Oh Martin !

Reading Time: 3 minutes

About reading Heidegger

Just finished reading “Was heißt denken” by Martin Heidegger. Initially the text is in pleasant ways not only challenging but also made me smile as being inherently witty. Later on, Heidegger gets hooked on explaining Nietzsches “Übermensch” in order to connect his assumption that “we still do not think” (“Das Bedenklichste ist, dass wir noch nicht denken“) – where the word “we” (Wir) on some pages is used in an inflationary way – to Nietzsches monumental legacy. My “Take-Away” from the reading is a kind-of explanation of what Nietzsches highest idea on future mankind: living in a world dominated by technology – quite visionary I must say! – might bring, but Heidegger’s text does not answer its promising title: What means to think. (Was heißt denken? – It is the printed version of a lecture from the early 1950ies).

Looking up Heidegger about his Nazism I found a lengthy article on Wikipedia dedicated to this subject. Despite my sympathy for Heidegger’s language, his way of thinking and discussing along etymological traits of German words, which sometimes verge into word-play and often seeks proof in ancient greek (which looks to me as some people over-stress a noble ancestry and bears eerie similarity to the Nazi’s “Arierpass”, while on the same time balancing between formats of philosophy and poetry, the Wikipedia article heavily tainted my idea about the philosopher. Although Heidegger’s interest in Hölderlin as a philosopher expressing his ideas in poetry, cherishing poetry as the essential method describing the world – which is a very fascinating idea indeed! -; it is inexcusable to me that such a high mind can be so narrowminded to adhere to stupid concepts and utterances of Nazism and Hitler’s hypertrophic Germanism. I can’t say – as I don’t research the subject – how such narrow-mindedness occurs in the mind of a great and “open-minded” thinker simultaneosly. – One tiny detail from Heidegger’s biography nevertheless gave a hint to answer his question: When in the last days of World War II Heidegger was drawn to the Nazi-German “Volkssturm” he apparently tried to get away from action as fast as possible. This is most understandable for “ordinary” people. But it is in stark contrast to how Heidegger hailed the German heroic character earlier on in his writings. The bravery and force of everything smelling German (as promoted by Nazi ideology) did not find a mirroring reality in the life of this healthy, then 55 Martin H.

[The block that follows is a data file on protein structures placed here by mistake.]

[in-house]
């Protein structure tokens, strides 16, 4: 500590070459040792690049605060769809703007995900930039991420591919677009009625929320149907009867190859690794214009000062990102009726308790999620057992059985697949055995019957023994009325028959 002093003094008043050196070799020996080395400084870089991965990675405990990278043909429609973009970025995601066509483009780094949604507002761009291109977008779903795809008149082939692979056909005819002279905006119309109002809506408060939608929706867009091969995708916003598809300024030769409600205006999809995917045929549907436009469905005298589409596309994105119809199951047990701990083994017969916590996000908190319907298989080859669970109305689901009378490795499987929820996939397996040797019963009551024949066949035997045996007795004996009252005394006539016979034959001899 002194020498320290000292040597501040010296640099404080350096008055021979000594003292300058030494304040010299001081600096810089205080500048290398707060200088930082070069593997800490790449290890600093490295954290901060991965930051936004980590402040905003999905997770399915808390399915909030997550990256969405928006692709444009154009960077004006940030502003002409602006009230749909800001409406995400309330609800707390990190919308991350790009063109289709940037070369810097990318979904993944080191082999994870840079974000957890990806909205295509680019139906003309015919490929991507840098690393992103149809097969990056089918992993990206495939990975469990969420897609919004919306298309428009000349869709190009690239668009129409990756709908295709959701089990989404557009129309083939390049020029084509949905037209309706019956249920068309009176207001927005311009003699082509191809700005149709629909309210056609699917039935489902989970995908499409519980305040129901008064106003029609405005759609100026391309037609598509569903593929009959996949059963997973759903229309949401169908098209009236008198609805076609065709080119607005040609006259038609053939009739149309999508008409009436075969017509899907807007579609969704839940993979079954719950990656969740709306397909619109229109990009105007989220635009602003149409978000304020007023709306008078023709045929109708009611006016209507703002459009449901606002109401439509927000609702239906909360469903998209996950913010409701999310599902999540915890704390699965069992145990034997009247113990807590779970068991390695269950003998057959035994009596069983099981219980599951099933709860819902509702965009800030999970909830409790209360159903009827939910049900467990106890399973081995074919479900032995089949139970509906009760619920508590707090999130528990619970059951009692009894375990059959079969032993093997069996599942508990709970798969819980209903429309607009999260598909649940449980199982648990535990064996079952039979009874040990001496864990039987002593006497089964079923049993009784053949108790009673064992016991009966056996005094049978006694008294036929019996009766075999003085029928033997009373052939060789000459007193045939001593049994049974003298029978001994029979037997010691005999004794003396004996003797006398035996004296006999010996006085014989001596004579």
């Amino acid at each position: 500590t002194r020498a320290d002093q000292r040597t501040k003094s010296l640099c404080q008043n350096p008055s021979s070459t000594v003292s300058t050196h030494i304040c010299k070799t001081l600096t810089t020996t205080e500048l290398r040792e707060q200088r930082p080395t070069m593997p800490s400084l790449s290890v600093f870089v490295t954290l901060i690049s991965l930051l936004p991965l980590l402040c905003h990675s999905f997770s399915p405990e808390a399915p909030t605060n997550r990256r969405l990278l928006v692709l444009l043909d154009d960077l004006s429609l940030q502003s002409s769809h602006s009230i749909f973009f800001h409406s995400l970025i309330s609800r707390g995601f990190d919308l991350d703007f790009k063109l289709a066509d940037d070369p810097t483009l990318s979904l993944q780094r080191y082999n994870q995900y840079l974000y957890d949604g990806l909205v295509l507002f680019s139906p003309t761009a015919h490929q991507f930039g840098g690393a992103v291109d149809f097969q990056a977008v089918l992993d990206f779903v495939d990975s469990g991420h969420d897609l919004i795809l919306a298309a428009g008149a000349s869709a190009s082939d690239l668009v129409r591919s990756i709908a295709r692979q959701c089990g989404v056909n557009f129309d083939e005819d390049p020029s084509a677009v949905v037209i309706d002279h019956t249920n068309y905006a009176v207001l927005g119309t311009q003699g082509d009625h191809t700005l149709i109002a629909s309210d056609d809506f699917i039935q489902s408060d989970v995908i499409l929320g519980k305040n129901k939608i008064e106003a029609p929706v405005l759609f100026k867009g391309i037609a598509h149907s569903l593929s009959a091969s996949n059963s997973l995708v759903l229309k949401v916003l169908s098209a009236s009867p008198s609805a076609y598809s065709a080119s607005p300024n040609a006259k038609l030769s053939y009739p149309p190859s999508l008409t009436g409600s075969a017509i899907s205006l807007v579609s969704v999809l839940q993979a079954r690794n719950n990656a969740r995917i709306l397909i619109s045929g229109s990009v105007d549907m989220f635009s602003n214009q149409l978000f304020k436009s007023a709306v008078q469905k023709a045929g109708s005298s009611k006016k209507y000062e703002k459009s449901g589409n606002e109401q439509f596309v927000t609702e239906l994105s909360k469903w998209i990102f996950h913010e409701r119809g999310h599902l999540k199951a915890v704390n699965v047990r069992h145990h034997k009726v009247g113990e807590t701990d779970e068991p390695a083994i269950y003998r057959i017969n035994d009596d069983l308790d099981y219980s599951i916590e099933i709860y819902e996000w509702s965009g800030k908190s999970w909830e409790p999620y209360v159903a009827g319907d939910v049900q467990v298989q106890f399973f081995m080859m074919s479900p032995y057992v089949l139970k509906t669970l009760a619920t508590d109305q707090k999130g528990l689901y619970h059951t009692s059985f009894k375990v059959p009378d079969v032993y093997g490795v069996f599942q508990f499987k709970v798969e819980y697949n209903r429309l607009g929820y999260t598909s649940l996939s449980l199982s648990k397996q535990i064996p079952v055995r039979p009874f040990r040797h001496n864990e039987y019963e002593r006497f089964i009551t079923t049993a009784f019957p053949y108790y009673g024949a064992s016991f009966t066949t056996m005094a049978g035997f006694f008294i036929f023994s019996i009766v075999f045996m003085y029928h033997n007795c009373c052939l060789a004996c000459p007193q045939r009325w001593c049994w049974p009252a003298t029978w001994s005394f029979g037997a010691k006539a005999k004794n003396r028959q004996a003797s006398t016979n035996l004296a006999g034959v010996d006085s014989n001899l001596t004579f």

Insofar Heidegger discusses Schopenhauer’s “Die Welt als Wille und Vorstellung“, and muses at length about the “Wille” and the “Wollen” in the context of a mental dichotomy of reality and idealism (just in the same way as Schiller did a few years earlier on in “Briefe zur ästhetischen Erziehung des Menschen“) there is a notable lack of courage in Heidegger. It is to me just simply and plainly morally disappointing. More than that, I even find it tragic, not only regarding Heidegger’s biography as a whole, but in my personal perception, coming to know about the not only moral but philosophical erring of a person who I thought should know better. He has no other idea then a pyramidal “Führer-Prinzip”, even in philosophy. He never (at least in “Was heißt denken?”) touches on the subjects of cooperation or democracy, on group-work or social ties in a constructive manner. The only “group” he is talking is unfortunately the obnoxious word “Volk” (“the people”) which in German has a deprecated meaning, to say at least.

What do I learn from this? Sapienza non è Saggezza. We need in the first place wisdom (Weisheit, saggezza) , in the second place knowledge (Wissen, sapienza). Having both might be the best fit as a life-long challenge for a human being. Isn’t it?

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